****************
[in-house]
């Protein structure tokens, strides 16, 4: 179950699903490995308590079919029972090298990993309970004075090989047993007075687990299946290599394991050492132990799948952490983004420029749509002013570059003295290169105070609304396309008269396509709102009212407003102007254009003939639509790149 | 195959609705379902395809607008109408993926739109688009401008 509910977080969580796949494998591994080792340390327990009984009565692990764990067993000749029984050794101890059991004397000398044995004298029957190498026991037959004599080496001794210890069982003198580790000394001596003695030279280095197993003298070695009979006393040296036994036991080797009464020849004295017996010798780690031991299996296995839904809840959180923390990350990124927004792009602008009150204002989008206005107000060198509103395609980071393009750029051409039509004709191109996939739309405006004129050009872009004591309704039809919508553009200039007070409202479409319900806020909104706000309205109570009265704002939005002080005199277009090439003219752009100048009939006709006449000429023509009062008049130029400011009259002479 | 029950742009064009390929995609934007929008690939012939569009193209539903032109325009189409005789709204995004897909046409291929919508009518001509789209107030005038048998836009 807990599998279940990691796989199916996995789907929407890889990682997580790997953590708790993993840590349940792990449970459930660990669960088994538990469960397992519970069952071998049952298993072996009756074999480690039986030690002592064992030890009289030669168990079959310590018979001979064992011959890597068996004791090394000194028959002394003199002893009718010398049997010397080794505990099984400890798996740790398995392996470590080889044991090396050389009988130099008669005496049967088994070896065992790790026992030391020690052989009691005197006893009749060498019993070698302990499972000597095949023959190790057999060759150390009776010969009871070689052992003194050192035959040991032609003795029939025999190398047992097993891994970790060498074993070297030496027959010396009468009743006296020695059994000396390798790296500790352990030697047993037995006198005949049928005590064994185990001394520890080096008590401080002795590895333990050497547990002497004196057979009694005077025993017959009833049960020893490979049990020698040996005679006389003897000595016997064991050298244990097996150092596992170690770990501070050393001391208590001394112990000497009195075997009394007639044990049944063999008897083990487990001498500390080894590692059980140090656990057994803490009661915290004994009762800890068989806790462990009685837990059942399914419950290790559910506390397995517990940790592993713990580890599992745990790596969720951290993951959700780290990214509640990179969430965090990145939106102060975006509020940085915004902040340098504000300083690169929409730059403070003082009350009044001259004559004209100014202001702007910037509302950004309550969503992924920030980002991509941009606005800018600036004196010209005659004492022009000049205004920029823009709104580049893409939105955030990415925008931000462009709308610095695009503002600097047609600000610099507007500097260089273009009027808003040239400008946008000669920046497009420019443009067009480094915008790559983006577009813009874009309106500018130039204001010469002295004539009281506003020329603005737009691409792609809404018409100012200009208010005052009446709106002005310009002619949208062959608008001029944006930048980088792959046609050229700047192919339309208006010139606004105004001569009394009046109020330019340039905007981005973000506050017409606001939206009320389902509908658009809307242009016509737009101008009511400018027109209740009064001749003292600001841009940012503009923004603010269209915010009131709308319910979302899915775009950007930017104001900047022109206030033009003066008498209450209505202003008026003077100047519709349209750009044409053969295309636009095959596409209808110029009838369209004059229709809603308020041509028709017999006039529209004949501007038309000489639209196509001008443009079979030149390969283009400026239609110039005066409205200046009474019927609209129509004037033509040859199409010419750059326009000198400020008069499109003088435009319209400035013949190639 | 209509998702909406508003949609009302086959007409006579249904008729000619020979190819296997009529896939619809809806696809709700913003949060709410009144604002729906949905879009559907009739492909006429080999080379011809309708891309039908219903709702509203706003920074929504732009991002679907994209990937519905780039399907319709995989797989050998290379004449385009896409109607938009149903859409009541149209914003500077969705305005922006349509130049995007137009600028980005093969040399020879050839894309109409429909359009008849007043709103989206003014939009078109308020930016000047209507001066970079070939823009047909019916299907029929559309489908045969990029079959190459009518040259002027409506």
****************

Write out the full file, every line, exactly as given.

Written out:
[in-house]
């Protein structure tokens, strides 16, 4: 179950699903490995308590079919029972090298990993309970004075090989047993007075687990299946290599394991050492132990799948952490983004420029749509002013570059003295290169105070609304396309008269396509709102009212407003102007254009003939639509790149 | 195959609705379902395809607008109408993926739109688009401008 509910977080969580796949494998591994080792340390327990009984009565692990764990067993000749029984050794101890059991004397000398044995004298029957190498026991037959004599080496001794210890069982003198580790000394001596003695030279280095197993003298070695009979006393040296036994036991080797009464020849004295017996010798780690031991299996296995839904809840959180923390990350990124927004792009602008009150204002989008206005107000060198509103395609980071393009750029051409039509004709191109996939739309405006004129050009872009004591309704039809919508553009200039007070409202479409319900806020909104706000309205109570009265704002939005002080005199277009090439003219752009100048009939006709006449000429023509009062008049130029400011009259002479 | 029950742009064009390929995609934007929008690939012939569009193209539903032109325009189409005789709204995004897909046409291929919508009518001509789209107030005038048998836009 807990599998279940990691796989199916996995789907929407890889990682997580790997953590708790993993840590349940792990449970459930660990669960088994538990469960397992519970069952071998049952298993072996009756074999480690039986030690002592064992030890009289030669168990079959310590018979001979064992011959890597068996004791090394000194028959002394003199002893009718010398049997010397080794505990099984400890798996740790398995392996470590080889044991090396050389009988130099008669005496049967088994070896065992790790026992030391020690052989009691005197006893009749060498019993070698302990499972000597095949023959190790057999060759150390009776010969009871070689052992003194050192035959040991032609003795029939025999190398047992097993891994970790060498074993070297030496027959010396009468009743006296020695059994000396390798790296500790352990030697047993037995006198005949049928005590064994185990001394520890080096008590401080002795590895333990050497547990002497004196057979009694005077025993017959009833049960020893490979049990020698040996005679006389003897000595016997064991050298244990097996150092596992170690770990501070050393001391208590001394112990000497009195075997009394007639044990049944063999008897083990487990001498500390080894590692059980140090656990057994803490009661915290004994009762800890068989806790462990009685837990059942399914419950290790559910506390397995517990940790592993713990580890599992745990790596969720951290993951959700780290990214509640990179969430965090990145939106102060975006509020940085915004902040340098504000300083690169929409730059403070003082009350009044001259004559004209100014202001702007910037509302950004309550969503992924920030980002991509941009606005800018600036004196010209005659004492022009000049205004920029823009709104580049893409939105955030990415925008931000462009709308610095695009503002600097047609600000610099507007500097260089273009009027808003040239400008946008000669920046497009420019443009067009480094915008790559983006577009813009874009309106500018130039204001010469002295004539009281506003020329603005737009691409792609809404018409100012200009208010005052009446709106002005310009002619949208062959608008001029944006930048980088792959046609050229700047192919339309208006010139606004105004001569009394009046109020330019340039905007981005973000506050017409606001939206009320389902509908658009809307242009016509737009101008009511400018027109209740009064001749003292600001841009940012503009923004603010269209915010009131709308319910979302899915775009950007930017104001900047022109206030033009003066008498209450209505202003008026003077100047519709349209750009044409053969295309636009095959596409209808110029009838369209004059229709809603308020041509028709017999006039529209004949501007038309000489639209196509001008443009079979030149390969283009400026239609110039005066409205200046009474019927609209129509004037033509040859199409010419750059326009000198400020008069499109003088435009319209400035013949190639 | 209509998702909406508003949609009302086959007409006579249904008729000619020979190819296997009529896939619809809806696809709700913003949060709410009144604002729906949905879009559907009739492909006429080999080379011809309708891309039908219903709702509203706003920074929504732009991002679907994209990937519905780039399907319709995989797989050998290379004449385009896409109607938009149903859409009541149209914003500077969705305005922006349509130049995007137009600028980005093969040399020879050839894309109409429909359009008849007043709103989206003014939009078109308020930016000047209507001066970079070939823009047909019916299907029929559309489908045969990029079959190459009518040259002027409506």